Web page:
German chancellor Merkel snuggles up to Bush

By Ulrich Rippert
8 January 2007

On January 4, the German chancellor Angela Merkel (Christian Democratic Union, CDU) paid a short visit to Washington. Just days after the German government took over the presidency of the European Union at the beginning of the year, the chancellor wanted, in her own words, to discuss future European policy with her “most important transatlantic partner.”

The concrete results of the four-hour meeting were somewhat meager. Merkel’s main concern was to demonstratively stand alongside the American president and offer Bush increased co-operation and support in the Middle East. Her proposal for reviving the so-called Middle East quartet—consisting of the European Union, the US, Russia and the UN—was bound up with signaling clear support for US policy in the Middle East.

Merkel emphasized that she would use her new post as EU president to forge closer ties between European governments and Washington, and she articulated some central goals of European policy, such as a two-state solution to the Israeli Palestinian conflict.

Despite the fact that the worst fears of many Europeans have become reality in Iraq, with the war launched by Bush resulting in a social and political disaster, Angela Merkel did not utter a word of criticism of US policy. Instead, she resorted to thoroughly vague formulations, such as the following: “Although Germany is not militarily present in Iraq, we have every interest in seeing Iraq taking a turn for a more peaceful development, where people no longer need to be in fear for their lives.”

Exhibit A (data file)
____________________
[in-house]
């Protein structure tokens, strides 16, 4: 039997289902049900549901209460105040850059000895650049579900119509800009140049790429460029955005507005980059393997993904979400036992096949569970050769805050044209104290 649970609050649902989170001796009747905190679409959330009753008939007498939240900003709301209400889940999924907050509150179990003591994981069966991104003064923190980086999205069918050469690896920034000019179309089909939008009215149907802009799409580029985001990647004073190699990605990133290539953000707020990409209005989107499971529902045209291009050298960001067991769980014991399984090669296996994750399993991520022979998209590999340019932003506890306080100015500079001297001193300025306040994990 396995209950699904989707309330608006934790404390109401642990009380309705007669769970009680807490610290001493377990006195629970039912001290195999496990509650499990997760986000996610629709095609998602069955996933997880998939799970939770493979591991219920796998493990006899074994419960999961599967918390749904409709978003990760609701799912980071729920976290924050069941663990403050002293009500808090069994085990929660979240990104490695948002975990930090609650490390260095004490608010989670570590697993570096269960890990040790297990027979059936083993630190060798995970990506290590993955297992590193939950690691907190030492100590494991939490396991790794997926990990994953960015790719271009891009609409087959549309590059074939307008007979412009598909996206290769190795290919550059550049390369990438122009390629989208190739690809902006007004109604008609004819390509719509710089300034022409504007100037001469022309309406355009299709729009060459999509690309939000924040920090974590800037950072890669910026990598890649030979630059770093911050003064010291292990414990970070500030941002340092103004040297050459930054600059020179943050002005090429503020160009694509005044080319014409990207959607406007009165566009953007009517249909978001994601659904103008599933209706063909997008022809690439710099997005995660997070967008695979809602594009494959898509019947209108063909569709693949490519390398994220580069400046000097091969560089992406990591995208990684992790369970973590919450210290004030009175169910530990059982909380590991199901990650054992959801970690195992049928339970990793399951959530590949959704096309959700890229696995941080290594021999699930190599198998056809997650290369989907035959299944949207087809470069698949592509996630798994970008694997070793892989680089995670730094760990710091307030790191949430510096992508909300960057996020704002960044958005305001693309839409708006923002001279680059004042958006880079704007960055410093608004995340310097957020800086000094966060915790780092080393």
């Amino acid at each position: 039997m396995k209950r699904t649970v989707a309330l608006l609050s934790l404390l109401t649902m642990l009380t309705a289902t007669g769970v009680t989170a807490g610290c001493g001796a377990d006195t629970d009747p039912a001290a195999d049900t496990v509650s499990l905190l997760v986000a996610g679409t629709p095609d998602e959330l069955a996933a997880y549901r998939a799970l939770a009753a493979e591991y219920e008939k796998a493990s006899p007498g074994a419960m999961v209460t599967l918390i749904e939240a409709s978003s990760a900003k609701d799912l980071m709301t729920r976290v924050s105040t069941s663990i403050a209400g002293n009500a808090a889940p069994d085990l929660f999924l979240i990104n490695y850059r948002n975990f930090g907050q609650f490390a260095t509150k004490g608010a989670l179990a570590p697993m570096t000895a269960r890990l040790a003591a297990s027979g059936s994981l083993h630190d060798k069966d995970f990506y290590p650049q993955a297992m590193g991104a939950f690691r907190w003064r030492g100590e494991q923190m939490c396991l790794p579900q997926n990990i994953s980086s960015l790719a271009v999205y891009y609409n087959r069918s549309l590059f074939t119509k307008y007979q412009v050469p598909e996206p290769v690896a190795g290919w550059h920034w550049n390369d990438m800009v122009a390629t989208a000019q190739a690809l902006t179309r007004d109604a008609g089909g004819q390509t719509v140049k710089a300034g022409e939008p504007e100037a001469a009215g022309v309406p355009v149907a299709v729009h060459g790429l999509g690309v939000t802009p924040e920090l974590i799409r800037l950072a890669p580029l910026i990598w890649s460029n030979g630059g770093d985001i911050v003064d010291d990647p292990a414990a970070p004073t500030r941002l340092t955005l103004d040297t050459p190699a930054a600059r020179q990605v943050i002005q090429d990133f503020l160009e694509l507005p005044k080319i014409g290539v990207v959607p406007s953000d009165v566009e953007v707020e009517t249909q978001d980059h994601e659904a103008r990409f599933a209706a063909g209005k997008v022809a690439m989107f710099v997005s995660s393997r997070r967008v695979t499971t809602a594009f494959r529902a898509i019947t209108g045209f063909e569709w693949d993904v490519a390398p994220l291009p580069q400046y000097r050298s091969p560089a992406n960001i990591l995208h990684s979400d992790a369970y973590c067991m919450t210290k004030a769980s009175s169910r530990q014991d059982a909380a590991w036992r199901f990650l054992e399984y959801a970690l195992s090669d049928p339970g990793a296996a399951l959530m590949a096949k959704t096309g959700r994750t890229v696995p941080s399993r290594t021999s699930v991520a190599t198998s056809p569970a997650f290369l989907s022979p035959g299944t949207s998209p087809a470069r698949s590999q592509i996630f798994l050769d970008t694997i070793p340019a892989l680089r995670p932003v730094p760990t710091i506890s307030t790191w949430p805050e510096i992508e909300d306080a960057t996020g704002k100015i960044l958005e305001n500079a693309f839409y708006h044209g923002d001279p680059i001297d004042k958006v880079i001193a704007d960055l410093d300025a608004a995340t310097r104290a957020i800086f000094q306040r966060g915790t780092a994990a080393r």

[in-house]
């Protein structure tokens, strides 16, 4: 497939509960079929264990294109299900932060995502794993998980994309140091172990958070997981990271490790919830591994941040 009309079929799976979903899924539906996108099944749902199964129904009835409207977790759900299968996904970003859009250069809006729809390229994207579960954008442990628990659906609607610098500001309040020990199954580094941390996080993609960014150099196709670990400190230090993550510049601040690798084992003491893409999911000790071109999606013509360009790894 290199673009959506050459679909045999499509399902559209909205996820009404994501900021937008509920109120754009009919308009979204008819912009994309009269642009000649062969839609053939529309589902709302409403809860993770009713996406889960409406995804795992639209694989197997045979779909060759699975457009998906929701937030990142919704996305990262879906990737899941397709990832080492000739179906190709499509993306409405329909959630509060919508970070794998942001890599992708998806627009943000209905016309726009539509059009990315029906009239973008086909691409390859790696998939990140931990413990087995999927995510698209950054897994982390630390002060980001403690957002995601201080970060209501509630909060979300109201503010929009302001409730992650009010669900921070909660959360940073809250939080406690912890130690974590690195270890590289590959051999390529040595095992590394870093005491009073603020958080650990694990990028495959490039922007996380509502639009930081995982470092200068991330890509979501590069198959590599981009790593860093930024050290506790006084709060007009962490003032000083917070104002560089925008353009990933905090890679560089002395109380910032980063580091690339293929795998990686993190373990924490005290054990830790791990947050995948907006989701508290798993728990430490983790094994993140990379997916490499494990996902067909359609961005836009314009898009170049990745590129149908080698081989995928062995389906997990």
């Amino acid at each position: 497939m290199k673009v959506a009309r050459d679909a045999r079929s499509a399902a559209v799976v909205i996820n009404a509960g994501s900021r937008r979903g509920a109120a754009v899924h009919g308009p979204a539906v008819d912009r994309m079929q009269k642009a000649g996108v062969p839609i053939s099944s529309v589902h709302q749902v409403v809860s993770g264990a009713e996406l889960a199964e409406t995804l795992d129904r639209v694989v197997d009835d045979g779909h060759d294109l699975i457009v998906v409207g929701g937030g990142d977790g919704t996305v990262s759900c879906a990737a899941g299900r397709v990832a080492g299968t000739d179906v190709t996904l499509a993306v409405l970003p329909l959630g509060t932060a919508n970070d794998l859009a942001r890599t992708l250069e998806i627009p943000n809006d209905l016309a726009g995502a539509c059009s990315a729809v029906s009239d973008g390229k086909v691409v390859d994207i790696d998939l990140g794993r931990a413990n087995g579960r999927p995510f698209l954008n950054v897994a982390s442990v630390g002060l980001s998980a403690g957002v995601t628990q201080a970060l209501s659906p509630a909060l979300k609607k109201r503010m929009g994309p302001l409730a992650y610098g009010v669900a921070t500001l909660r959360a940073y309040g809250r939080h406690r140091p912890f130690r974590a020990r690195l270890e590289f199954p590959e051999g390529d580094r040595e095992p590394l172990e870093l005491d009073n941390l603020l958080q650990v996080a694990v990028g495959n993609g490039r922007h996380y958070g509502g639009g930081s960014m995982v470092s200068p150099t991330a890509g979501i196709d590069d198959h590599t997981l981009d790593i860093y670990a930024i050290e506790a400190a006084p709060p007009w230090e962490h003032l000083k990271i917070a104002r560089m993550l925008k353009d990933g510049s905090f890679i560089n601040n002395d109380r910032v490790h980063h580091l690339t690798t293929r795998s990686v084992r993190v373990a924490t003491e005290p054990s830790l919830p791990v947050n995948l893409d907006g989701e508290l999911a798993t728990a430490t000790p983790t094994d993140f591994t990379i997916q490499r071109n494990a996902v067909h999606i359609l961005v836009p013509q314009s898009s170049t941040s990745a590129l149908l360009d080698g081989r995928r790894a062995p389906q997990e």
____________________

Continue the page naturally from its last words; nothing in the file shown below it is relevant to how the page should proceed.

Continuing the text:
Only days before, Merkel had mouthed similarly nebulous proclamations in respect to the execution of Saddam Hussein in Iraq—although the execution resembled nothing less than a public lynching. According to a brief statement recorded on the official Web site of the German chancellor, the former Iraqi ruler had been condemned by an Iraqi court, and the judgment was carried out. The statement then stressed, “We respect this judgment.”

After a statement that the “the German Government is against the death penalty,” the chancellor added two sentences: “On a day like this my thoughts go first of all to the many innocent victims of Saddam Hussein. I wish the Iraqi people a path in peace and free from violence.”

After three and a half years of war and military occupation by the US army, which has claimed the lives of hundreds of thousands of Iraqis, including many women and children, Merkel’s pious wishes can only be regarded as the height of cynicism.

Reacting to Merkel’s efforts to ingratiate herself, Bush remarked, “Madame Chancellor had a good idea to convene the quartet.” And at a joint press conference he issued his own praise: “I listen to Angela Merkel a lot. She has got a lot of wisdom.”

He then announced that the US Secretary of State Condoleezza Rice would travel shortly to the Middle East. Merkel responded that, in her function as European Union president she looked forward to co-operating with Rice. According to Merkel, there would be “very close coordination.”

It is worth noting that the chancellor’s comments in Washington represented a rebuff to the German foreign minister Frank Walter Steinmeier (Social Democratic Party, SPD) who has sought to include Syria and Lebanon alongside the quartet in any solution to the Middle East crisis. At the end of December, as the German government was preparing to take over leadership of the EU, Steinmeier had flown to Moscow for talks with the Russian president over a new Middle East initiative in co-operation with Syria.